There’s a big problem with the direct application of this study to the question of leadership (perhaps dovetails with above comment) and that’s the relatively short time scale. Many may hold stubborn opinions in the context of an isolated experiment, but try exposing them to weeks and months of a message repeated through the media. What about strategies on the scale of years? Decades? The same authors, in a 2005 paper (“The Automaticity of Affect for Political Leaders, Groups, and Issues: An Experimental Test of the Hot Cognition Hypothesis” in Political Psychology), do consider this scale in a fairly standard memory model, namely, in positing “long-term memory” (LTM) stores as the source of these automatic, impervious reactions. But how do voters get this LTM to begin with? Is LTM itself, the source of affect-laden judgments, open to persuasion? The authors do not address this question in the 2006 study. They simply address the LTM->short-term memory (STM) relationship, but do not actually test STM->LTM (although they do speculate). Several searches through Academic Premier on this question have proved fruitless, but I’d love to see some. I imagine it would be difficult to test, especially because it would have to be longitudinal and require control over some pretty slippery variables. But, as the Lodge and Taber say in their 2005 paper, “political beliefs, feelings, intentions, and actions will, if repeatedly associated, become interconnected in a network of interdependencies…”. I don’t think anyone argues that opinions are set in stone. Even the brains of adults are open to new associations on an ongoing basis, one reason why the media have so much influence and the Republican ideology machine has been effective.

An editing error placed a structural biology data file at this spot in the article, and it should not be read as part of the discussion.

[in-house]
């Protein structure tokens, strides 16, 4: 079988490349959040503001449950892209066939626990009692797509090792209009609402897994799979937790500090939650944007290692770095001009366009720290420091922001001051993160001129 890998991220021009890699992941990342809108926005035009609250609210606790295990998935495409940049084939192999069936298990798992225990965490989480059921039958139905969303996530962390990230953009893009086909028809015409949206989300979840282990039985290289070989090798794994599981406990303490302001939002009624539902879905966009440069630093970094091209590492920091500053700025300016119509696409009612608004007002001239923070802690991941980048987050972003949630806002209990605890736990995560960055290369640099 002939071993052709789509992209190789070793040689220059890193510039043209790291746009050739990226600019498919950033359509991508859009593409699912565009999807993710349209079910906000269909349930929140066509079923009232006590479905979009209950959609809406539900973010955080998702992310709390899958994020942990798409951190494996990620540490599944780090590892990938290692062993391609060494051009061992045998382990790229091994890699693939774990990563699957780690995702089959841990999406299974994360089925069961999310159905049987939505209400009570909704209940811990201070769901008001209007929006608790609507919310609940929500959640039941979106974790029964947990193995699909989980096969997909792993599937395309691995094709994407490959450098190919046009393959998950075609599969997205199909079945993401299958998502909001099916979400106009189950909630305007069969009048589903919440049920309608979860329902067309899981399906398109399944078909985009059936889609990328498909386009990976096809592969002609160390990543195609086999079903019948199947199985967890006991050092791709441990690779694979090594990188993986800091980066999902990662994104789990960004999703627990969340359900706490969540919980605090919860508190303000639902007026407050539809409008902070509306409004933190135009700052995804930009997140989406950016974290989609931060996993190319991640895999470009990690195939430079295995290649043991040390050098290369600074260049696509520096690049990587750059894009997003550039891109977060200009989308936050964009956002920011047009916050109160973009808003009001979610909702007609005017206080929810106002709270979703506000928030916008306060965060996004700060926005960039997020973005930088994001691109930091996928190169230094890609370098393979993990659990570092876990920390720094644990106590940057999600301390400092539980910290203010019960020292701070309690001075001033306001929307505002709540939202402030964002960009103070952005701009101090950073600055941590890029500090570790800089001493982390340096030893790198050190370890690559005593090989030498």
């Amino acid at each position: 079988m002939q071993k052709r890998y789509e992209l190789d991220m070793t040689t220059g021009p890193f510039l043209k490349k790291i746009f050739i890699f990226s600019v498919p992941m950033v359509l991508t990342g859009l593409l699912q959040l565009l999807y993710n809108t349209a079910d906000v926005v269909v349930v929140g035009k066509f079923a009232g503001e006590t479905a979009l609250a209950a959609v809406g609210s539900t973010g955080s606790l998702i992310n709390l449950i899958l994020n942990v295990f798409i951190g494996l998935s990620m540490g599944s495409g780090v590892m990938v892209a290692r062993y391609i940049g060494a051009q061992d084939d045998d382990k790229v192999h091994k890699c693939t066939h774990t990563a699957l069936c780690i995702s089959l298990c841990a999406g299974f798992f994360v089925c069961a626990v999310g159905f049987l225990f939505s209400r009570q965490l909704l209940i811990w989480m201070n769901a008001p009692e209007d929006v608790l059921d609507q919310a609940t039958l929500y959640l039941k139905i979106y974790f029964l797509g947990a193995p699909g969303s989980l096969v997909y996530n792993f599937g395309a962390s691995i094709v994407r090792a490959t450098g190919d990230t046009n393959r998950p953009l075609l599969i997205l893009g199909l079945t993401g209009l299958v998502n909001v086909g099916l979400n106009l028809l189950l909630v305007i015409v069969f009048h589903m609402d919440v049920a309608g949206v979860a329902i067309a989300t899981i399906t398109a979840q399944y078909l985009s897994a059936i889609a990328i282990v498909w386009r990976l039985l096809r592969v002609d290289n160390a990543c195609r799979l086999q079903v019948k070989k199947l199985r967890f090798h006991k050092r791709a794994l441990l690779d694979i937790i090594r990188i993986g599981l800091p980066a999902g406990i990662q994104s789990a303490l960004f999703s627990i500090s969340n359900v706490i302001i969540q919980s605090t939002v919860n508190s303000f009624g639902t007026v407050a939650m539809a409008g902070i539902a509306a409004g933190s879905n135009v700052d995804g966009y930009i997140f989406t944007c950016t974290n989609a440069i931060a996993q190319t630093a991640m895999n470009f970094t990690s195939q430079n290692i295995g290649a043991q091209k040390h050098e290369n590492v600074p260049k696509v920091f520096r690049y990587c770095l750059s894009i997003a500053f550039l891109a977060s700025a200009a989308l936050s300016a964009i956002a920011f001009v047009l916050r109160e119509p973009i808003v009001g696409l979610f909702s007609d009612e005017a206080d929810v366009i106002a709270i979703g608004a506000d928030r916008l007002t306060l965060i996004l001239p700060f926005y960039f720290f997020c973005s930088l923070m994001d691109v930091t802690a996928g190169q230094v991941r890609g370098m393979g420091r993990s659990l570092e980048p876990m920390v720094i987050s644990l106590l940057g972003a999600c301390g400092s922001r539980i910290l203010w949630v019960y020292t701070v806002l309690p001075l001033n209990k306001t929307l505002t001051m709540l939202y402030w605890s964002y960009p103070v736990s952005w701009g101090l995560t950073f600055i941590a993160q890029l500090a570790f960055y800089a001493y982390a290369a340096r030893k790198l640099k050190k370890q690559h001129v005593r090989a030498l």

As I’m sure you are aware, the history of social science is riddled with contradictory studies. A textbook example is the infamous Hawthorne study on worker productivity in the early 1930s in which the study itself increased productivity (because workers knew they were being watched) and led the researchers down a garden path. Another more relevant example comes from cognitive psychology: Many studies (e.g. Kahneman and Tversky) have shown that humans show systematic biases when evaluating economic tradeoffs. But follow-up studies (e.g. by Berd Gigerenzer) have challenged these conclusions because the previous research asked subjects to evaluate probabilities. The newer studies uses similar designs, but presented subjects with raw frequencies instead, and found that they were considerably more rational in their decision-making. This is an ongoing debate in the literature on heuristics and human judgment, but suffice to say that the data, as a whole, provide a much more complicated picture of judgment than what a single plot of choice versus expected return would suggest. Kahneman gives a good review in “A Perspective on Judgement and Choice” in American Psychologist, 2003. Human behavior is very difficult to explain and predict with the same confidence and accuracy one often sees in other disciplines, and I would strongly recommend that strategists not rely too heavily on this kind of literature, at least in isoloation.